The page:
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Can medical apps improve healthcare outcomes?

Posted: 12th November 2015 10:34

Healthcare apps are on the rise as the smartphones and laptops we use to coordinate our lives are increasingly becoming our medical providers. Current estimates put the number of healthcare apps available at more than 40,000 and a new study estimates that one and a half billion smartphone users have a health app installed.  This number is set to treble in the next three years.

Medical apps have high potential

Consumer apps have the potential to play a large part in the prevention and treatment of disease – resulting in improved health measures and outcomes, and a more efficient healthcare system.  As the mobile health app market matures, the IMS Institute for Healthcare Informatics projects that apps will progress “from being recommended on an ad hoc basis by individual physicians, to systematic use in healthcare, and ultimately to an end goal of being a fully integrated component of healthcare management.”  However, there are some major hurdles to be overcome before the dream is fully realised.  Problems include:

Lack of quality control

Although there are so many health apps, little guidance on quality is currently available.  In fact, the research from the IMS shows that fewer than 25 percent of medical apps available today offer patients legitimate medical information.

Medical apps must be carefully evaluated before we can trust them to monitor health.  For example, a recent study into hypertension apps found that many make medical claims without clinical validation or FDA approval. Research by the Journal of the American Society of Hypertension found that 14% of the top 107 hypertension apps in the Google Android store made medical device claims.  The apps claimed to accurately measure blood pressure using the smartphone’s camera.  In fact, there is no evidence that measuring blood pressure with a camera is effective.  A patient using one of these apps to manage hypertension risks seeing their condition worsen as a result of incorrect information.

Privacy risks & limited legal recourse

Experts are concerned that huge amount of personal and medical data held by mobile medical apps could risk the privacy of patient health data. Some clinically-accredited smartphone health apps may be sending unencrypted personal and health information, putting the privacy of users at risk.

Due to the unregulated market, legal options are limited if something goes wrong after relying on a medical app. A representative from the medical law firm Patient Claim Line recently stated that "health app developers are unlikely to face medical negligence suits for a misdiagnosis, since there's no doctor-patient relationship between the app developer, the provider and the patient. That's one of the reasons patients should always communicate with the doctor if they are using a health app, and check the accuracy of the information it provides."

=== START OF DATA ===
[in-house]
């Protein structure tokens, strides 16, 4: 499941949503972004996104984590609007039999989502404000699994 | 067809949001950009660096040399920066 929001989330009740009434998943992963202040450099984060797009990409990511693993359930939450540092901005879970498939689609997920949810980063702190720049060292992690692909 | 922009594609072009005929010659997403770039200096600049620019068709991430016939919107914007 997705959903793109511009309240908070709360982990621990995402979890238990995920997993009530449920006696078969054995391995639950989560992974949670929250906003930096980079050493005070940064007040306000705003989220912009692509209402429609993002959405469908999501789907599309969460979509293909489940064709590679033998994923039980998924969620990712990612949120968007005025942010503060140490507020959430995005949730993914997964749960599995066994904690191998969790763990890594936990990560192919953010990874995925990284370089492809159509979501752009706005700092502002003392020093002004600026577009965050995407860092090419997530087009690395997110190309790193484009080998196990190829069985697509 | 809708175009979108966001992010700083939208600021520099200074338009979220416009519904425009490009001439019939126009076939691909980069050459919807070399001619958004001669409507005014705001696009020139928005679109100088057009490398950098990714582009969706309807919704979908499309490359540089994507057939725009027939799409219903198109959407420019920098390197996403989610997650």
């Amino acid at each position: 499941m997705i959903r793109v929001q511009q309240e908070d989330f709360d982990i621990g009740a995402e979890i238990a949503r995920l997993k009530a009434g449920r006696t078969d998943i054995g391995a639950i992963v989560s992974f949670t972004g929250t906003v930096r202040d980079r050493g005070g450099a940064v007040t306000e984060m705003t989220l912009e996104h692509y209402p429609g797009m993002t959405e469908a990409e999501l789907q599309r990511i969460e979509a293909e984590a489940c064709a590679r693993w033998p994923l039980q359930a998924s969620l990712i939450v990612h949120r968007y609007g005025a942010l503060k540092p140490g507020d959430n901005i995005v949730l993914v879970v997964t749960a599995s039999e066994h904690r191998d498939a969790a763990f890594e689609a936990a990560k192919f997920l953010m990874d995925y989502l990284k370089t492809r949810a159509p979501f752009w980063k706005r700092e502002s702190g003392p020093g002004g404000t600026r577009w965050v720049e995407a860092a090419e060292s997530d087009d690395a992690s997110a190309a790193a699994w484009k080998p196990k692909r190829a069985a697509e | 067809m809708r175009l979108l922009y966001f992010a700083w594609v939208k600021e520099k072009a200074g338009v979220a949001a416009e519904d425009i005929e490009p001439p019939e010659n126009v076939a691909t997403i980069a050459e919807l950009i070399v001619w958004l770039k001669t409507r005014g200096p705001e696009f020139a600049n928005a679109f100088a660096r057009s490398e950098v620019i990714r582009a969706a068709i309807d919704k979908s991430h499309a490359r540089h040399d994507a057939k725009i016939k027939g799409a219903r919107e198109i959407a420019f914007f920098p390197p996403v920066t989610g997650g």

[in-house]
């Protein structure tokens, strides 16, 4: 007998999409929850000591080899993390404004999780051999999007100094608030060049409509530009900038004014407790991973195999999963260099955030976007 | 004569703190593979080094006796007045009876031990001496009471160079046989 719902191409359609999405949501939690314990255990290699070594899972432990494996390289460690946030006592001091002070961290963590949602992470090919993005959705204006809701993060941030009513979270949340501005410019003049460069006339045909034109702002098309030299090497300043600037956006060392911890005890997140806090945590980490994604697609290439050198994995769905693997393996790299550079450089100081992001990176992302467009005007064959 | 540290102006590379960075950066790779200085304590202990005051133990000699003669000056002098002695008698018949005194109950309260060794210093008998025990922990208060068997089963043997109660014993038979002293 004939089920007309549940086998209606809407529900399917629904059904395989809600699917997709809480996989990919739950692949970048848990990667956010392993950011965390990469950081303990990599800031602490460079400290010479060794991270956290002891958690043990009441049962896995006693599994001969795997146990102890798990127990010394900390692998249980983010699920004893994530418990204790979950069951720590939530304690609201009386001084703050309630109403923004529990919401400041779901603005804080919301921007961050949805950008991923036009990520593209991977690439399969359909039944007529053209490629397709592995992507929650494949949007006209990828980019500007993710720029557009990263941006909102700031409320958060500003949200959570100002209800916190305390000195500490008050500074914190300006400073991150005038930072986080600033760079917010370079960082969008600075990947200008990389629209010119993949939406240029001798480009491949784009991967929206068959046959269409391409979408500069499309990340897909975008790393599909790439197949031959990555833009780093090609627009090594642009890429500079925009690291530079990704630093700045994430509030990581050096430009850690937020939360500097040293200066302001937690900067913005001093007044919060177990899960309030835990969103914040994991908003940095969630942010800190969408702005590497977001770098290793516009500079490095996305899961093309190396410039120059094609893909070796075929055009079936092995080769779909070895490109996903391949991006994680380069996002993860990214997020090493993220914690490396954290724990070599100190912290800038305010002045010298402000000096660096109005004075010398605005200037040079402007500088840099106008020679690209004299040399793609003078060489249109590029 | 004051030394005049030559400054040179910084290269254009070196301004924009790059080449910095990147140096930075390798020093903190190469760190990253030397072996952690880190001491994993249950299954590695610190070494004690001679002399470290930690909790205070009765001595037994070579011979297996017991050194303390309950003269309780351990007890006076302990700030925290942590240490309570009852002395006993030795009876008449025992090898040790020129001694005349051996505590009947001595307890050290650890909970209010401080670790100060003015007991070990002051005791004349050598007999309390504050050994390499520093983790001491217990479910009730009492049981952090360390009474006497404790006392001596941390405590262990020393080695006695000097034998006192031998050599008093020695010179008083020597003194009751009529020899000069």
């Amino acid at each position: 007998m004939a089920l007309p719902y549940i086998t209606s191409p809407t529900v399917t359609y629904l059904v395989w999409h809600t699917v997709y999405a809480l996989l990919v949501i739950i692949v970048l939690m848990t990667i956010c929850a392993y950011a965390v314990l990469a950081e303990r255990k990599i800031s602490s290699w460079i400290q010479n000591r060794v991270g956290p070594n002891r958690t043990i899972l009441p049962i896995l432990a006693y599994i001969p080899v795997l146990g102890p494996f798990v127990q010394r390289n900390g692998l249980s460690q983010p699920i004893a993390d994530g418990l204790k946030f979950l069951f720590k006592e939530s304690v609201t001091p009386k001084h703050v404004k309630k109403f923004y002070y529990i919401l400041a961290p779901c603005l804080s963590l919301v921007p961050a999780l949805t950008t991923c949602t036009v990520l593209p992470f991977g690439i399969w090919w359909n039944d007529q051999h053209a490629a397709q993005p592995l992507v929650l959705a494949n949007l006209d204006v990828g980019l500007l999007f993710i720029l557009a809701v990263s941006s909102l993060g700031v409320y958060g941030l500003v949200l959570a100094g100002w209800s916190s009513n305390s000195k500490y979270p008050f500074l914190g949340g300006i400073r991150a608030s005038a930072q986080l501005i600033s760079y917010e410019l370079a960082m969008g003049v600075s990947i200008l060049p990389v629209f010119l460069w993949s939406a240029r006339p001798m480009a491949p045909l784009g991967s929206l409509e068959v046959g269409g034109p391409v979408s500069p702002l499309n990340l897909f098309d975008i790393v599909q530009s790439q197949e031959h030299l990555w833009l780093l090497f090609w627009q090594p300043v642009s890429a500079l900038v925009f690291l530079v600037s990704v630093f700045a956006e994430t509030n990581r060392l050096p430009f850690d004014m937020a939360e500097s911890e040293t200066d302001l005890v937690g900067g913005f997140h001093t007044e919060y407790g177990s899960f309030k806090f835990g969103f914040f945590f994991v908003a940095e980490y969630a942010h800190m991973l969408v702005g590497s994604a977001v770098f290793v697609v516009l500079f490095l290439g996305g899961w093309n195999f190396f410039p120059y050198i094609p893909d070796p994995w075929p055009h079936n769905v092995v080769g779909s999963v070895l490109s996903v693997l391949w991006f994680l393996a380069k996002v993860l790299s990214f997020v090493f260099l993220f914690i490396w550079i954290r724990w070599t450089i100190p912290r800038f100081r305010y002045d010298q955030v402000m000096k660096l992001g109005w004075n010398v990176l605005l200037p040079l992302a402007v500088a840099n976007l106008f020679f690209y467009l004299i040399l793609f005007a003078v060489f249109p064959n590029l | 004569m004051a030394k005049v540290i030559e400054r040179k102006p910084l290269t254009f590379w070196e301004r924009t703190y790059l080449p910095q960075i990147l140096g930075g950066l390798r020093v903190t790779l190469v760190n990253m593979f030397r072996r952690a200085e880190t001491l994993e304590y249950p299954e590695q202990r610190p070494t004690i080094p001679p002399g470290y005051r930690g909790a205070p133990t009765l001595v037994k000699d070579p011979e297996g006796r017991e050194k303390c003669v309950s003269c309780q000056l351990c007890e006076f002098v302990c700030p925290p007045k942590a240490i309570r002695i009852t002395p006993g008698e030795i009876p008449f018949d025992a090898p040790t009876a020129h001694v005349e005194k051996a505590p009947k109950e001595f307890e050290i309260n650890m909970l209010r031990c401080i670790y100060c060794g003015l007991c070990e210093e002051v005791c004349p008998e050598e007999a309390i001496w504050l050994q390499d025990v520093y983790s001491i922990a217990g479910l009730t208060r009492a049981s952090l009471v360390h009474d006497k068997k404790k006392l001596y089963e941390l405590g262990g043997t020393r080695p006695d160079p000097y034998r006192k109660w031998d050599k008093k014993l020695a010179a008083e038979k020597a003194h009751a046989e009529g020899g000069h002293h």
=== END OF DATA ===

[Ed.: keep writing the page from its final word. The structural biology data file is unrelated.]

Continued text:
Lack of regulation

Lack of regulation is another reason that low quality apps may be on the market.   The app industry, government and the public are moving to address lack of regulation.  All realize it is important for mobile health apps to be reviewed, approved and properly regulated by governments and their health authorities.

Several app accreditation programmes have been launched to address concerns about the quality and safety of health apps.One example is the UK’s National Health System (NHS) Health Apps Library; a curated list of apps for patient and public use. Under this programme, registered apps undergo an appraisal process that examines clinical safety and compliance with data protection law.

As issues are addressed, the future for mobile app uptake looks bright

As the IMS Institute for Healthcare Informatics states, “The movement toward digital therapeutics is clear.”  Not only are more than a billion medical apps being used today, there are high incentives for all medical stakeholders to move towards a higher use of apps. As healthcare payers and providers recognise the potential benefit apps can bring, app developers will be motivated to ensure privacy and security of patient data, which will in turn encourage the medical sector to evaluate healthcare apps and to integrate them with other health IT offerings.  Mobile medical apps are fast becoming an integral part of wellness.


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